Richard Carrier debates Mark Goodacre: Did Jesus exist?

Two horses fight it out, may the best horse win!
Two horses fight it out, may the best horse win!

It’s April Fools today, and I have an April Fool for you – his name is Richard Carrier.

Debate topic:

Richard Carrier is the world’s foremost proponent of the “mythicist” view of Jesus – that he never actually existed as a historical person. He explains his theory that St. Paul only ever spoke of Jesus in the spiritual realm and that the Gospels are “extended parables”. Mark Goodacre is NT professor at Duke University. He contends that Carrier’s mythicist view is extremely far fetched and the evidence for the historical Jesus is beyond reasonable doubt.

Here are the participants:

Mark Goodacre is an Associate Professor in New Testament at the Department of Religion, Duke University, North Carolina, USA. He earned his MA, M.Phil and DPhil at the University of Oxford and was Senior Lecturer at the University of Birmingham until 2005. His research interests include the Synoptic Gospels, the Historical Jesus and the Gospel of Thomas.

Richard Carrier holds a Ph.D. from Columbia University in ancient history, specializing in the intellectual history of Greece and Rome, particularly ancient philosophy, religion, and science, with emphasis on the origins of Christianity and the use and progress of science under the Roman empire.

The debate can be listened to here:

This debate took place on Justin Brierley’s “Unbelievable?” show based in the UK.

Carrier uses the letters of Paul as his sources, because they are the earliest. He doesn’t think that there is enough there to ground Jesus as a real person in history. Goodacre responds by looking at the letters of Paul to see what facts about a real, historical Jesus are there, and also which other eyewitnesses Paul talked to. In particular, Carrier has to respond to the early creed in 1 Corinthians 15 as well as his meeting with Peter and James, two other eyewitnesses, twice in Galatians. 1 Corinthians and Galatians are two early Pauline letters that are unanimously regarded as authentic. Carrier’s strategy is to try to introduce parallels between myths and the historical Jesus.

Goodacre also raises the crucifixion a historical fact about Jesus, which is a virtually undeniable fact about Jesus that is not even denied by people like the radical atheist John Dominic Crossan. Goodacre says that the crucifixion story would be embarrassing to the early Christians. They would not have invented a story of their Messiah-candidate being crucified – it was considered to shameful of a way to die. Carrier responded that other groups make up history that is embarrassing to them all the time. Goodacre says this practice was not common among the groups of Jews that we know about. Carrier says that there are other unknown groups of Jews that we have no evidence for who did do that. Then he calls arguing based on the practices of the Jews that we do not know about an “argument from ignorance”.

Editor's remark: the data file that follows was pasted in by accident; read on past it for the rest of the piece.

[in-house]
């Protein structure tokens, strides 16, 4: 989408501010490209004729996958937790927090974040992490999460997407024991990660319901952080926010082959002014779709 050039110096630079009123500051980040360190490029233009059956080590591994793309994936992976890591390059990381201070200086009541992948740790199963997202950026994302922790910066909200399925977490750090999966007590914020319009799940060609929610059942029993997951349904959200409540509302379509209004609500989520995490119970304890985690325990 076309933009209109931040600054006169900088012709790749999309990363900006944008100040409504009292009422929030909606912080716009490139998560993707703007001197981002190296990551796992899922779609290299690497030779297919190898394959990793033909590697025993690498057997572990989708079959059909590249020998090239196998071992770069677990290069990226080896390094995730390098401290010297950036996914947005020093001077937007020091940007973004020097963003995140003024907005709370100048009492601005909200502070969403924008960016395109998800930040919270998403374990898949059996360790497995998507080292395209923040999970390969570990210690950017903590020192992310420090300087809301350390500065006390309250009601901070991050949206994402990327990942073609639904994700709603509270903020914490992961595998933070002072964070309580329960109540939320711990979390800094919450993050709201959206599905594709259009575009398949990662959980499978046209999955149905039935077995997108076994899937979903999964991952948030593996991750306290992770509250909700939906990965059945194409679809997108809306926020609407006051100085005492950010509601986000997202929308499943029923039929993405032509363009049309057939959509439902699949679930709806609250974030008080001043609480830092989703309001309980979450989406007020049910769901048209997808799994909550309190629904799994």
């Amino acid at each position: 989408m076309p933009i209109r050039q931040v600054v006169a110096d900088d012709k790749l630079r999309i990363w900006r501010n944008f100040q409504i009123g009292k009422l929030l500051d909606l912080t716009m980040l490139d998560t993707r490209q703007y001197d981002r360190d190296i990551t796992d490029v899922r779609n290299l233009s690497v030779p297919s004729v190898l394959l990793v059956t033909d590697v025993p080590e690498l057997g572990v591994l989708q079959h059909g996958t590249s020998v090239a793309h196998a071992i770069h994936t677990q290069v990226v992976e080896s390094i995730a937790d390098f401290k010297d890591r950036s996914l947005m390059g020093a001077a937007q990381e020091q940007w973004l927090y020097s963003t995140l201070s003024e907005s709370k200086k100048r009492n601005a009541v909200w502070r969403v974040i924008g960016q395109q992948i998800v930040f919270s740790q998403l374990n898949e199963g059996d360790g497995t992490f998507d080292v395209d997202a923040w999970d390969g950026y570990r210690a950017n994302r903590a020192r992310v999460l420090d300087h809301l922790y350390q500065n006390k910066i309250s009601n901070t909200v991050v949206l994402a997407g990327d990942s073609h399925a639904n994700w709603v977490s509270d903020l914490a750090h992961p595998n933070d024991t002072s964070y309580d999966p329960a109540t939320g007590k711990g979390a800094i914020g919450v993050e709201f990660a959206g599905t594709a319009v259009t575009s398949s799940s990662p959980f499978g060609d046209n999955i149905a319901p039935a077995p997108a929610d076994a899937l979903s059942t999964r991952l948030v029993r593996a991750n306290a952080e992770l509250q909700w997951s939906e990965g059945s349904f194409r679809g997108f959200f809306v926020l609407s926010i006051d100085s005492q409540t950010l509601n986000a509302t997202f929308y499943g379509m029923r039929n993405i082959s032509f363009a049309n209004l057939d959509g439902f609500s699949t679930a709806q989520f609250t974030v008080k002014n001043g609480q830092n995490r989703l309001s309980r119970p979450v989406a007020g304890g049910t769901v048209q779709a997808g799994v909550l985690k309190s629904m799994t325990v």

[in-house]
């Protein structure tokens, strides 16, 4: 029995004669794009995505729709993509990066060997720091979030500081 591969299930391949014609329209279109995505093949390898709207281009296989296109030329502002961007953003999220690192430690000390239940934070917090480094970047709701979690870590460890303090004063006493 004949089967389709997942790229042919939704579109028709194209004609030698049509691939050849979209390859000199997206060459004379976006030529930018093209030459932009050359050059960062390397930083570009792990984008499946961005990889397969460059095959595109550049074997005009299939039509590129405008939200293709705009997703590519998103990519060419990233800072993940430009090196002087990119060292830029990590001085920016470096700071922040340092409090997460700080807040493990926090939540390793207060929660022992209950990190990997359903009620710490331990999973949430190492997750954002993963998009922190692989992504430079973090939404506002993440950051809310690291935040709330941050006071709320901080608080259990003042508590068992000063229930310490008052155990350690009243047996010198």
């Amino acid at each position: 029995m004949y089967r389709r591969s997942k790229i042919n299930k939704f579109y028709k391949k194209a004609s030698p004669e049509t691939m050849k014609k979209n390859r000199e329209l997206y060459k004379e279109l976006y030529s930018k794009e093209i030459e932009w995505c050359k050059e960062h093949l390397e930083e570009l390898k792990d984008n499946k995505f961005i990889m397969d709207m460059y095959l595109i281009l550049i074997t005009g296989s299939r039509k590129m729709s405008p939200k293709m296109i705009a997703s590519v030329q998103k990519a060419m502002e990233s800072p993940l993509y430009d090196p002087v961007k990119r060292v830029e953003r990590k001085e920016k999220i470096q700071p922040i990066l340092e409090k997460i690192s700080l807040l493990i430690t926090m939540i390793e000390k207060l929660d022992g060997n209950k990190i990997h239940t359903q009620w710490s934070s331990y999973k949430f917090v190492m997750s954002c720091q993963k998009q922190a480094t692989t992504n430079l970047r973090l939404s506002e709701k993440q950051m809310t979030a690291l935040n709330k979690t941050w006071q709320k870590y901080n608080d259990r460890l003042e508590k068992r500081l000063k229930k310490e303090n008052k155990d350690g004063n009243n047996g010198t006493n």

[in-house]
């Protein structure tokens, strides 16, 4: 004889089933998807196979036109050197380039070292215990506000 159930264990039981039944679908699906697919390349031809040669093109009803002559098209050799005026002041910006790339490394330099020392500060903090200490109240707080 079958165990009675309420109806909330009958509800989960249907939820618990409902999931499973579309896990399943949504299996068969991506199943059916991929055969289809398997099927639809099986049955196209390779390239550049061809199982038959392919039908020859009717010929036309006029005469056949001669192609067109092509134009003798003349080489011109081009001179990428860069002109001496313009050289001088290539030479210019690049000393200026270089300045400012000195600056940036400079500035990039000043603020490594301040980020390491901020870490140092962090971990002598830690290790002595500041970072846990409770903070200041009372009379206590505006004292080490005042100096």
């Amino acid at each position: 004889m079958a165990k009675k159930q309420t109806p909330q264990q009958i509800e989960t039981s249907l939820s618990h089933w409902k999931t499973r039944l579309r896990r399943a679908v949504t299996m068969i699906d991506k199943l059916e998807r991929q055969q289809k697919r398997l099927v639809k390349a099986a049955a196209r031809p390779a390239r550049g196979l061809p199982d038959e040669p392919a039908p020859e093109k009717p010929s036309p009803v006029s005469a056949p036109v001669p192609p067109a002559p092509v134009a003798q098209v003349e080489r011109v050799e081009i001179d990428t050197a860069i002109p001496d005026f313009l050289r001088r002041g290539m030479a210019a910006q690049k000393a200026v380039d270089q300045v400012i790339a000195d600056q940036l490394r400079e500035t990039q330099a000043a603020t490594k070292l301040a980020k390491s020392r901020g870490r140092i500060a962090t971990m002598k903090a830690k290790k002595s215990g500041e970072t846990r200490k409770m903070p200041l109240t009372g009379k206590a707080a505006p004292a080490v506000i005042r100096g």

Carrier talks about how Philippians has that embarrassing passage about Jesus abandoning his divine capabilities to humble himself by becoming an actual human being, and says that this is evidence that he was not an actual human being. (Unforced error!) Philippians is another one of the Pauline epistles that is not in doubt. Carrier then says that John invents historical reports in order to emphasize certain things about Jesus, and therefore that means that other non-John sources are therefore all falsified by John’s exaggerating on some details. He then cites the radical atheist John Dominic Crossan to say that historical narratives are actually extended parables.

3 thoughts on “Richard Carrier debates Mark Goodacre: Did Jesus exist?”

  1. I like this testimony about the Transfiguration in Peter’s second letter – of course, the sceptics have tried to discredit it by saying Peter was not the author:
    2 Peter 1:16 For we did not follow cleverly devised stories when we told you about the coming of our Lord Jesus Christ in power, but we were eye-witnesses of his majesty. 17 He received honour and glory from God the Father when the voice came to him from the Majestic Glory, saying, ‘This is my Son, whom I love; with him I am well pleased.’[b] 18 We ourselves heard this voice that came from heaven when we were with him on the sacred mountain.

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  2. “Carrier says that there are other unknown groups of Jews that we have no evidence for who did do that.”
    How does he know what these other groups did since there’s no evidence? Sounds like he’s just making stuff up.

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  3. Richard Carrier seems to be about the only “expert” that the Jesus-mythers can point to when trying to defend their crazy theories. He’s not much of an authority, though. The man has never had any university position that I’m aware of. I wonder how he pays his bills since his divorce. Writing and speaking engagements can’t bring in that much.

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